This reissued third edition of A User's Guide to View Camera introduces photographers to large-format cameras, covering their use with both film and digital capture. Readers will learn the anatomy of cameras with a separately adjustable back or front, the proper techniques for using view cameras, and how to take care of large-format cameras-all through straightforward and practical instruction and abundant visual examples. This latest edition features:
This <i>Companion </i>offers a thorough, concise overview of the emerging field of humanities computing. <br><ul><br><li>Contains 37 original articles written by leaders in the field. <br><li>Addresses the central concerns shared by those interested in the subject. <br><li>Major sections focus on the experience of particular disciplines in applying computational methods to research problems; the basic principles of humanities computing; specific applications and methods; and production, dissemination and archiving. <br><li>Accompanied by a website featuring supplementary materials, standard readings in the field and essays to be included in future editions of the Companion. </li></ul>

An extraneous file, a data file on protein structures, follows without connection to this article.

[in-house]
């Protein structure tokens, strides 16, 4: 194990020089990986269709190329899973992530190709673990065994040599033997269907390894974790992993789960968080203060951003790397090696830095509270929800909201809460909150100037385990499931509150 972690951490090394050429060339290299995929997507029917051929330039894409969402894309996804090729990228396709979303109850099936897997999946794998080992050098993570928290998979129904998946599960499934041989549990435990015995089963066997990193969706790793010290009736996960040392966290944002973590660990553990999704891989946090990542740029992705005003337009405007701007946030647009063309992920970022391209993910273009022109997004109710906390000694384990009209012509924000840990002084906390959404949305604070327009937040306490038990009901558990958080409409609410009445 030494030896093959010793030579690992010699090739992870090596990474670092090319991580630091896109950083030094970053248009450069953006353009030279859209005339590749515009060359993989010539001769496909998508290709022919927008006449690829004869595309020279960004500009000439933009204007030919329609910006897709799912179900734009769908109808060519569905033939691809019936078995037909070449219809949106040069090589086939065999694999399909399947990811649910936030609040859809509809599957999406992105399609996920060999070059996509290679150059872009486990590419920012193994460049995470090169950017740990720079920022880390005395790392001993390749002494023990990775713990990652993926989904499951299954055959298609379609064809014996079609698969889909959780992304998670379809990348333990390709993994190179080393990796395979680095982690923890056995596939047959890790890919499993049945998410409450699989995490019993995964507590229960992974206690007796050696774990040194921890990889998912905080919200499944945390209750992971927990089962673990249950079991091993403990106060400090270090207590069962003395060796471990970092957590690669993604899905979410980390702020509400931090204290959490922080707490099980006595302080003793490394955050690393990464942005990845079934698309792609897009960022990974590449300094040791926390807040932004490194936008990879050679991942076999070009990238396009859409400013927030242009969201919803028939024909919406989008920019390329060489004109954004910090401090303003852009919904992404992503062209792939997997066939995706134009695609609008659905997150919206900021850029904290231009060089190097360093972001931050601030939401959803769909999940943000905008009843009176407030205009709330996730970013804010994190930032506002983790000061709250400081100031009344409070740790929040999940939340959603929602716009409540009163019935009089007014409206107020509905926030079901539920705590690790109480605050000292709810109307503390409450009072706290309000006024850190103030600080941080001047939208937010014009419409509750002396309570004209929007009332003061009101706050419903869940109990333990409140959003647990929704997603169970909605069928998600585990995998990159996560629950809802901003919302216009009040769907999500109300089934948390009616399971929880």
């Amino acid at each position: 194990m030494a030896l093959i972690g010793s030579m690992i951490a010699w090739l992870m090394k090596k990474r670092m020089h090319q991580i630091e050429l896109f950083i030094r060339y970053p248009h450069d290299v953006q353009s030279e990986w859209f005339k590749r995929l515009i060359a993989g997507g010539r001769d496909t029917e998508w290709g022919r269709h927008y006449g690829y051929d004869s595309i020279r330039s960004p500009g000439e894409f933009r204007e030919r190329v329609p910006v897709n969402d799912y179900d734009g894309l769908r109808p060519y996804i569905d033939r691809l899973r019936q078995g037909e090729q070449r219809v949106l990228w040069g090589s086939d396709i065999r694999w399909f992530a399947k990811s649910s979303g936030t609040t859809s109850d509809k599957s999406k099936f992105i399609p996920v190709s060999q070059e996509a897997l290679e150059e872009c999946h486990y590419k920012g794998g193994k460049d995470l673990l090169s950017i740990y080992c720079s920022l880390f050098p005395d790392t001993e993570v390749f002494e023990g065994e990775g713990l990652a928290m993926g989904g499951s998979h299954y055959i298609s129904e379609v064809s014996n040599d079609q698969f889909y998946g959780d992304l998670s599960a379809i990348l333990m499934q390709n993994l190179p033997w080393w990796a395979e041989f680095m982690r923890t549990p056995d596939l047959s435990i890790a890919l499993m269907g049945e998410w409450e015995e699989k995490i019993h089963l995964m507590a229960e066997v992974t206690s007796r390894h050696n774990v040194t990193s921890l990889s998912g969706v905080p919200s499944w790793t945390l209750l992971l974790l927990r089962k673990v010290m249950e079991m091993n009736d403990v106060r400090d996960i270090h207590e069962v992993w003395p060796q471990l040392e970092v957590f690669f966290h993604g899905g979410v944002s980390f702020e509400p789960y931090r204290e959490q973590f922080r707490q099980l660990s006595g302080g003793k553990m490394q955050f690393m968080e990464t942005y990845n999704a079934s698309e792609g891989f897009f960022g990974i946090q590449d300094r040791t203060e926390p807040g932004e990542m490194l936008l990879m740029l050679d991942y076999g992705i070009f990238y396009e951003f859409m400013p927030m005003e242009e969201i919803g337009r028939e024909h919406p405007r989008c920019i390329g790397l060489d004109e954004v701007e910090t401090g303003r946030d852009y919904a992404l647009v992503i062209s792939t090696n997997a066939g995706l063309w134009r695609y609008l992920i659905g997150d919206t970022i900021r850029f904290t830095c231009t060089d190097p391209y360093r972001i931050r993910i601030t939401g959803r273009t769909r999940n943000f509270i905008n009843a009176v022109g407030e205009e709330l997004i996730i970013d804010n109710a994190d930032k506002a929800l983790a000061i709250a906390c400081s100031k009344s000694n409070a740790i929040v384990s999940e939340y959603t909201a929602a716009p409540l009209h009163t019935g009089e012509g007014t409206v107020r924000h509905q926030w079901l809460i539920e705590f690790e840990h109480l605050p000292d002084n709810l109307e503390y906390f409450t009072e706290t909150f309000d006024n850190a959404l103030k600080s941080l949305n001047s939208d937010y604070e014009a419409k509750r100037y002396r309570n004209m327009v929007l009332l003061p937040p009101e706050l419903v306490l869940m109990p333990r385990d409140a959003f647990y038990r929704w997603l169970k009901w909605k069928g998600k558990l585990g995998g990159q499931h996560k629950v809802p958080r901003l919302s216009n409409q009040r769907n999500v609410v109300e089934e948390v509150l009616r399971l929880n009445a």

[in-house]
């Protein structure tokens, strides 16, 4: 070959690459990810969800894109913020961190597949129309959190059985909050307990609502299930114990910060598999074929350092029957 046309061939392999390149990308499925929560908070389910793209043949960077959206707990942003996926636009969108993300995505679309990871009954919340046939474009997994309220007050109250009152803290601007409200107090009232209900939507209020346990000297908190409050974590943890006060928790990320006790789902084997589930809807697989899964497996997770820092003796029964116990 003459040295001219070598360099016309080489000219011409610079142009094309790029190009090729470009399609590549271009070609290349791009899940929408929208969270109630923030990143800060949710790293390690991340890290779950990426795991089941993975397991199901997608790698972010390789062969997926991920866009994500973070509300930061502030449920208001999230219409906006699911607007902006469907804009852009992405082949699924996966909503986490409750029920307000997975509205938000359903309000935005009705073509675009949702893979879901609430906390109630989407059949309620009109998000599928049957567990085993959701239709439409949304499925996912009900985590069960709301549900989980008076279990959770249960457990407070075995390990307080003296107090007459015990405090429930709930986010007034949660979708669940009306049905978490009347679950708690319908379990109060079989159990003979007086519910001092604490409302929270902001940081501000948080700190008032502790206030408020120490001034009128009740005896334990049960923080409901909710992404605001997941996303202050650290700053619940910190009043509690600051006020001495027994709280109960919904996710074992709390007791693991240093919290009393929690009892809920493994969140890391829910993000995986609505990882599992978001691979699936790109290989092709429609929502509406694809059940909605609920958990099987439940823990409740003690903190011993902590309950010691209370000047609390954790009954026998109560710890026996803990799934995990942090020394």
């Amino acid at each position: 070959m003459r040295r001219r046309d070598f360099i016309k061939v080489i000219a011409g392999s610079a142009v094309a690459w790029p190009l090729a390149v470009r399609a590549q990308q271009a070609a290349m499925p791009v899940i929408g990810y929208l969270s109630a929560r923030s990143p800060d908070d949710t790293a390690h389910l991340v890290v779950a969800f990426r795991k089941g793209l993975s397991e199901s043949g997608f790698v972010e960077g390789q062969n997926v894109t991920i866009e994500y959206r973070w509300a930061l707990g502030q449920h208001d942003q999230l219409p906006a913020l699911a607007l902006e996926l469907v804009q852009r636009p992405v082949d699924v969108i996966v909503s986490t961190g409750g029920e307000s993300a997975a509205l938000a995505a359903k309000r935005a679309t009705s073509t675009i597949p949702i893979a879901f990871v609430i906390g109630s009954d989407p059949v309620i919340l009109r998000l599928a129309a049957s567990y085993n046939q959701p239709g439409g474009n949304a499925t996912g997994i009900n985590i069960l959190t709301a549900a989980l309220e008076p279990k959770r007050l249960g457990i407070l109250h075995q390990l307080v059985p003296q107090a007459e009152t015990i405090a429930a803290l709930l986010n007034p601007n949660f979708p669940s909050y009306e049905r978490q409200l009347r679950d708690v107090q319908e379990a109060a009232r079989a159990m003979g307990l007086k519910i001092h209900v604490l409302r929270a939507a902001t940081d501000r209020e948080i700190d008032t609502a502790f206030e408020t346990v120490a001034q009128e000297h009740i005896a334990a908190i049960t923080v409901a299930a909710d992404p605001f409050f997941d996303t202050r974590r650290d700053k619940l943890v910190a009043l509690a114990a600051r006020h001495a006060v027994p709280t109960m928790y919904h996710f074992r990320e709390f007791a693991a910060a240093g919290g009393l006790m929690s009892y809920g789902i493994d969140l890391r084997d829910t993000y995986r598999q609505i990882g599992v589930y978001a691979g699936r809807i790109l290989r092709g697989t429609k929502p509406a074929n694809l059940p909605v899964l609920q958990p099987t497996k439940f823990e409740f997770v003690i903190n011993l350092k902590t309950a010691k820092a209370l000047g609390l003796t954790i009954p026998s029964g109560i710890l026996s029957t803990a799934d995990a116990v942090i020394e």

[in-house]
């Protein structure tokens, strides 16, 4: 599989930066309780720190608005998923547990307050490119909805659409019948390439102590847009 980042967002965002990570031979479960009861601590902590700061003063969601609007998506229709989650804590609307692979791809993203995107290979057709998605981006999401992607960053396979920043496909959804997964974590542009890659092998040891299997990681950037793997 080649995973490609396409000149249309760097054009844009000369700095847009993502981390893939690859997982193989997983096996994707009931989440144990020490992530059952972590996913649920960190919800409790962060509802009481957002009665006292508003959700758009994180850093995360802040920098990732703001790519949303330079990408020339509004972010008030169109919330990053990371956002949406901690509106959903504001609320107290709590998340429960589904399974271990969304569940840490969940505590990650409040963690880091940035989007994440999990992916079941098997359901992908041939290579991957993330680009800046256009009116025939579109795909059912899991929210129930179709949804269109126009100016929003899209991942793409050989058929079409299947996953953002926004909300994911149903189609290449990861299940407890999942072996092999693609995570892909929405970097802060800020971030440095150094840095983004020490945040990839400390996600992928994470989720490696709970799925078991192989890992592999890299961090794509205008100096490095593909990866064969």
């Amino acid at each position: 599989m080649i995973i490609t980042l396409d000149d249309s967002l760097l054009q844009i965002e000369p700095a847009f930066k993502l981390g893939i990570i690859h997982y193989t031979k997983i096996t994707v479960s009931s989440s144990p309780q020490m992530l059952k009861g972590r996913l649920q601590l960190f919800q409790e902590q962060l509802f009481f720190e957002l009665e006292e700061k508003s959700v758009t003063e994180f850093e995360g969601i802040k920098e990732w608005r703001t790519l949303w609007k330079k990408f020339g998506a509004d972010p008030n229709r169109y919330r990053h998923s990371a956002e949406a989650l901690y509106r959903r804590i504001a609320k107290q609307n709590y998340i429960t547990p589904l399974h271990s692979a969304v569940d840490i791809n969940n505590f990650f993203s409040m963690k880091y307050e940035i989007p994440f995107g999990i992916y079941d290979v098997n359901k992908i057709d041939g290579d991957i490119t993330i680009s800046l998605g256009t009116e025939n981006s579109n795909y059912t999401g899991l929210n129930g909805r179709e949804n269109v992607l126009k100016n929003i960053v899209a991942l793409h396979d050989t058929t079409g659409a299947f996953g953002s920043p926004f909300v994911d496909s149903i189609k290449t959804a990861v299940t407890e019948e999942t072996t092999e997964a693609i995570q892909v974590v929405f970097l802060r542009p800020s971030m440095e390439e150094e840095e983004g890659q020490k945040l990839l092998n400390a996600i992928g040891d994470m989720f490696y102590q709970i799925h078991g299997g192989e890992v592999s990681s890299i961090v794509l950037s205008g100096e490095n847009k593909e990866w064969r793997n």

In Projecting a Camera, film theorist Edward Branigan offers a groundbreaking approach to understanding film theory. Why, for example, does a camera move? What does a camera know? (And when does it know it?) What is the camera's relation to the subject during long static shots? What happens when the screen is blank? Through a wide-ranging engagement with Wittgenstein and theorists of film, he offers one of the most fully developed understandings of the ways in which the camera operates in film.
Extra Film Articles
Extra Film Books